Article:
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Adventure of the Blanched Soldier

The 17 Steps: The Blanched Soldier

The 17 Steps: The Blanched Soldier

Seventeen thoughts for further ponderance of the case at hand – The Blanched Soldier (BLAN)

It was his face that held my gaze. He was deadly pale — never have I seen a man so white. – Illustration by Frederic Dorr Steele in Liberty October 16, 1926

“Speaking of my old friend and biographer, I would take this opportunity to remark that if I burden myself with a companion in my various little inquiries it is not done out of sentiment or caprice, but it is that Watson has some remarkable characteristics of his own to which in his modesty he has given small attention amid his exaggerated estimates of my own performances.”

When Holmes says “characteristics,” he surely isn’t just speaking of Watson’s constant surprise at Holmes’s actions — that alone can’t be remarkable enough to mention. Was Holmes keeping Watson’s remarkable traits as quiet as Watson himself did? Why might they have been, something along the lines of “the fair sex is your department”?

Holmes says this case is “among the strangest happenings in my collection, though it chanced that Watson had no note of it in his collection.”

Does this case seem all that strange to us? Perhaps what is strange to Holmes may not be strange to Watson’s readership . . . what would the difference be? Is Holmes patronizing us a bit by acting like this is such a weird case, feeling he had to ballyhoo it a bit in Watson’s absence?

And what were the differences between Holmes’s collection and Watson’s collection? Holmes seems to imply that Watson kept notes on cases that the good doctor had no part in, and even makes it sound like he was checking those notes in Watson’s absence before writing up BLAN. Did Watson’s collection stay with Holmes when Watson left, possibly because it had become a part of Holmes’s criminal data stores?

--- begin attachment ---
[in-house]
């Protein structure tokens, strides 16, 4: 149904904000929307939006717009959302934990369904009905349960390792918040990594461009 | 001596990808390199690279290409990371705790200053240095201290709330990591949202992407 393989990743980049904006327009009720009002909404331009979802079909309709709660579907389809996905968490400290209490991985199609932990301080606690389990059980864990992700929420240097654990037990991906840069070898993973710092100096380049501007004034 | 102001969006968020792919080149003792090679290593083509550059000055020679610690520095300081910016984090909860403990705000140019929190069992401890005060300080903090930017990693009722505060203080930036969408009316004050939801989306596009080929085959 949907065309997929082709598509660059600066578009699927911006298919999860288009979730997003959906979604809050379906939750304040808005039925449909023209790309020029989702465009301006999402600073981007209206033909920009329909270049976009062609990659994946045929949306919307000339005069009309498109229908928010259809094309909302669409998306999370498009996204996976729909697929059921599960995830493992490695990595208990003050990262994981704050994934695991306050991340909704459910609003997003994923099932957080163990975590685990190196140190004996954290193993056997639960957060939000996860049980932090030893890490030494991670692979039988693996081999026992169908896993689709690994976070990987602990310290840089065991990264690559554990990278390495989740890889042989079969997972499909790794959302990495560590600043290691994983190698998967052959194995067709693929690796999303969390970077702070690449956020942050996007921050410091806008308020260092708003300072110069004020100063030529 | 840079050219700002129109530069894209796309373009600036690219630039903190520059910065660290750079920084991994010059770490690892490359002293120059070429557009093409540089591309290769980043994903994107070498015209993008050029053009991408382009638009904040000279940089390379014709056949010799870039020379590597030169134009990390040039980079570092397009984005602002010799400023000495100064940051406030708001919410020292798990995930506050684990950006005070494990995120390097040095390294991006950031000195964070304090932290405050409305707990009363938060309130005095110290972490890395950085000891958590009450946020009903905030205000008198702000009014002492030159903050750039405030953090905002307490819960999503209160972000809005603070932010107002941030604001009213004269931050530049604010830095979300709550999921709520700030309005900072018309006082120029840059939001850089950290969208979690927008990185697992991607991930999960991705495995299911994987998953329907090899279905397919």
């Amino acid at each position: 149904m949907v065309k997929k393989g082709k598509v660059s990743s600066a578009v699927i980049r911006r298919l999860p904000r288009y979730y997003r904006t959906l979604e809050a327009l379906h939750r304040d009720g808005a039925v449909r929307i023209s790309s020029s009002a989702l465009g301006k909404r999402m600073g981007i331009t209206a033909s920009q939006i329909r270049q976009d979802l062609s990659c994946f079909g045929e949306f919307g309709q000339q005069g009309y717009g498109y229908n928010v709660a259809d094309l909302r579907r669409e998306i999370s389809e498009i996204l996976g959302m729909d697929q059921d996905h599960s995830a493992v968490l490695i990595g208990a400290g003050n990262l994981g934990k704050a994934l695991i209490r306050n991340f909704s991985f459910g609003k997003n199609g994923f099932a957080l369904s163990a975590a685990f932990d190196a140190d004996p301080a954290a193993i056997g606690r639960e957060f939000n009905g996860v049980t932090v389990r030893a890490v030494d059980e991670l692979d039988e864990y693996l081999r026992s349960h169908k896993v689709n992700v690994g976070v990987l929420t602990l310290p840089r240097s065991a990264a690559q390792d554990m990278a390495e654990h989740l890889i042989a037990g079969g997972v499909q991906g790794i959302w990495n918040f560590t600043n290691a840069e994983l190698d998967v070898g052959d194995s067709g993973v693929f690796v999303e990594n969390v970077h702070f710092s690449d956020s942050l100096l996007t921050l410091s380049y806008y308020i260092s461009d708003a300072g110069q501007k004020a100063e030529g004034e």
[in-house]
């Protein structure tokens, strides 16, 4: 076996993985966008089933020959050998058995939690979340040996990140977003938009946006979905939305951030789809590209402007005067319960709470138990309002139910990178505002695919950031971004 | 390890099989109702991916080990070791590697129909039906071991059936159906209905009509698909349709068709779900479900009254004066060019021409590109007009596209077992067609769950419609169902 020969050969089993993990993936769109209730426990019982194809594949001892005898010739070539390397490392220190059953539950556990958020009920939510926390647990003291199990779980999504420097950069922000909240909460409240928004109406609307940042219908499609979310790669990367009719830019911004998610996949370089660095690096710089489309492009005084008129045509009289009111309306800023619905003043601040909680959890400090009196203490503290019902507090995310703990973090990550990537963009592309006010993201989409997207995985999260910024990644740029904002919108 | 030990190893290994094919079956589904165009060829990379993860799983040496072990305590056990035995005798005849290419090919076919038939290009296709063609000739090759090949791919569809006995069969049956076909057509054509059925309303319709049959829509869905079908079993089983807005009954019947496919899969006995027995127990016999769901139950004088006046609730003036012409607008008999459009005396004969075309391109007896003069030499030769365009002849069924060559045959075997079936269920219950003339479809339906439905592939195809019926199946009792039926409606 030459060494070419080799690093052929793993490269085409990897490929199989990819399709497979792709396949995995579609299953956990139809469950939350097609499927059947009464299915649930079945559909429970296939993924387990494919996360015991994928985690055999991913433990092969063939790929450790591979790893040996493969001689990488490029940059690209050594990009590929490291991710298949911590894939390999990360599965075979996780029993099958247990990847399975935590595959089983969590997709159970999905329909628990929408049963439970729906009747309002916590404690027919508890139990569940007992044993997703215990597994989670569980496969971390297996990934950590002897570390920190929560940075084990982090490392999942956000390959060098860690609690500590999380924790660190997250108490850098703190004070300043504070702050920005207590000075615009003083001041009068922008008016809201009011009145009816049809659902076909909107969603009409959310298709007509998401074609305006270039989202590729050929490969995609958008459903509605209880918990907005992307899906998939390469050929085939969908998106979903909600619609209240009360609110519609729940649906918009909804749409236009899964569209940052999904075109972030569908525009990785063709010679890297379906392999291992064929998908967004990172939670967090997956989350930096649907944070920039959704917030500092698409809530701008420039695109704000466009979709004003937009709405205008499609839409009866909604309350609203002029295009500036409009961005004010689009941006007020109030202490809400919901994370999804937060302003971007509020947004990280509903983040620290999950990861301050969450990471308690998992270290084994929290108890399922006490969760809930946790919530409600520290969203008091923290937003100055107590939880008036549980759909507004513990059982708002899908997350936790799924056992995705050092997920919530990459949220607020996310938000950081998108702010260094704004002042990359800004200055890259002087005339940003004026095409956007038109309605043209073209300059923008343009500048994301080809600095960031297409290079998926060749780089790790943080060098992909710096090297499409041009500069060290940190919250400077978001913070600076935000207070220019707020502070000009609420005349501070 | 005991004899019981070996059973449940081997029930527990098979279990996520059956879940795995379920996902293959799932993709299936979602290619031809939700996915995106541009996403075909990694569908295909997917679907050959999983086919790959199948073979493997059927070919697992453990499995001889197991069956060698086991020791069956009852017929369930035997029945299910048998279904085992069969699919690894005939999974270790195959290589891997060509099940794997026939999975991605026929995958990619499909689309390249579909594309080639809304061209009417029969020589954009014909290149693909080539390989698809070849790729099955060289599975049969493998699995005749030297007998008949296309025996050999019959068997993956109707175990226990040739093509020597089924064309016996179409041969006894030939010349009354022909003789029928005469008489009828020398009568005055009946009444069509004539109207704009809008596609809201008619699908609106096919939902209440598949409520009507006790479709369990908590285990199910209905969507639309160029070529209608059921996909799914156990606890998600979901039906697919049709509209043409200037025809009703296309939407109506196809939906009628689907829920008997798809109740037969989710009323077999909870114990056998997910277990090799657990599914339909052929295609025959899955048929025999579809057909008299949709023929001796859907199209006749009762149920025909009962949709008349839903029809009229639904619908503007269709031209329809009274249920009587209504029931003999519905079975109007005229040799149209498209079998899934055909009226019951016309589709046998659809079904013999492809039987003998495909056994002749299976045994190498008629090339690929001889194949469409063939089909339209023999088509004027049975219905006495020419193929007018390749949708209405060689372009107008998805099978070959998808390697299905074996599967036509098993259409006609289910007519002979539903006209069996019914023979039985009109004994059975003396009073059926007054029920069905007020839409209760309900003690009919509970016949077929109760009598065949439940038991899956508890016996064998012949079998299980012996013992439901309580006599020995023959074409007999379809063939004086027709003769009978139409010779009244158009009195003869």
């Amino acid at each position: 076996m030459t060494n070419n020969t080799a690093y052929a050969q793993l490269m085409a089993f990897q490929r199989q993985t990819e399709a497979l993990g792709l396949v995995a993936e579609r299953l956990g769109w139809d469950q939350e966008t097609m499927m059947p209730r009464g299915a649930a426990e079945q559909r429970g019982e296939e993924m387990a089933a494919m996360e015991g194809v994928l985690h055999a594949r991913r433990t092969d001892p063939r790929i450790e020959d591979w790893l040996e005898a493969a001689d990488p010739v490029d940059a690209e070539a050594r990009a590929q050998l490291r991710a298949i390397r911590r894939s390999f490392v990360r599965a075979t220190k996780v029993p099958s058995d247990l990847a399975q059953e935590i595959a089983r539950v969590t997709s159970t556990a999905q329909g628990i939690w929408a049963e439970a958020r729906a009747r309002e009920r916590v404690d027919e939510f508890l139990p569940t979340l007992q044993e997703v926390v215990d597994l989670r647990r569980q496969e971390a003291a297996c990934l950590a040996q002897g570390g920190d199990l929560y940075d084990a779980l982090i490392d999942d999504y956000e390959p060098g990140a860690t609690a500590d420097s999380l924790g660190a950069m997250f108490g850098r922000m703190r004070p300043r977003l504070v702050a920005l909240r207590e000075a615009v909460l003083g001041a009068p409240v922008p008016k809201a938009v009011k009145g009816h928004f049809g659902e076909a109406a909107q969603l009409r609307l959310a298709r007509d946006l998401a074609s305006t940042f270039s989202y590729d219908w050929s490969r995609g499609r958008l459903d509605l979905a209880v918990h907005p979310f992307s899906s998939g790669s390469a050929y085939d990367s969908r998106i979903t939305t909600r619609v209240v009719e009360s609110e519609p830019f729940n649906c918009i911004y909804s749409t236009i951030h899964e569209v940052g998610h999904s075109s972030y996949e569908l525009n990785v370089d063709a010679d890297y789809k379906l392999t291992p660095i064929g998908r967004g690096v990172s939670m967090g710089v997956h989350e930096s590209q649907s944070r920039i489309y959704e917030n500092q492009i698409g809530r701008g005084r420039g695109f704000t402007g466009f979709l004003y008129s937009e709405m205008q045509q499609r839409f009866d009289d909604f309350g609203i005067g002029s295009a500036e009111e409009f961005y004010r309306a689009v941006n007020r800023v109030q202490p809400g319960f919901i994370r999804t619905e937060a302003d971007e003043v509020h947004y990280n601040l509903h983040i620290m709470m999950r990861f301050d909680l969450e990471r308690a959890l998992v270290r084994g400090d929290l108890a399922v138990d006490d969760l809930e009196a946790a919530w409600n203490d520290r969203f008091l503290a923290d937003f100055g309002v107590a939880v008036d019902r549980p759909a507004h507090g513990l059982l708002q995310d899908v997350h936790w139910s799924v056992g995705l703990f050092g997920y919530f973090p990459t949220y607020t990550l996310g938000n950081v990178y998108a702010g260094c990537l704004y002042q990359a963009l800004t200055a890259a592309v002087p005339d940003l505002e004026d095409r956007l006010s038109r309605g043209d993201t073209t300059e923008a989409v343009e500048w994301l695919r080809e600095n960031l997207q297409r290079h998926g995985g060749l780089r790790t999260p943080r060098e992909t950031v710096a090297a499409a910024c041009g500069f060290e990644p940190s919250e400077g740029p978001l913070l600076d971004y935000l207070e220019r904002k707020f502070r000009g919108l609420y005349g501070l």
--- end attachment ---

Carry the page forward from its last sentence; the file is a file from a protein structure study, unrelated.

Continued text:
“It is my habit to sit with my back to the window and to place my visitors in the opposite chair, where the light falls full upon them.”

Was Holmes doing this to provide light for his observations or add a sense of power to his presence? Is it just a coincidence that Professor Moriarty is said to have the same habit in VALL? And we are also told that Moriarty would shine a lamp in the face of his guest if it was night — would Holmes have done that as well?

Holmes has made several amazing deductions in his career, but by 1903 it would seem that his clients are a little too eager for them. Take the case of Mr. James Dodd:

“What has been happening at Tuxbury Old Park?”

“Mr. Holmes– –!”

“My dear sir, there is no mystery. Your letter came with that heading.”

Was Dodd that much of a bonehead, or was he just expecting brilliant observations so much that he forgot he sent Holmes a letter? Had Holmes’s legend started causing such conversational irritants whenever Holmes talked to a fan who hadn’t met him before? (We see later than Dodd is a reader, using a novel to distract himself — might he have heard of Holmes via Watson’s work?)

James Dodd tells Holmes: “We formed a friendship–the sort of friendship which can only be made when one lives the same life and shares the same joys and sorrows. . . . Then he was hit with a bullet from an elephant gun in the action near Diamond Hill outside Pretoria. I got one letter from the hospital at Cape Town and one from Southampton. Since then not a word–not one word, Mr. Holmes, for six months and more, and he my closest pal.”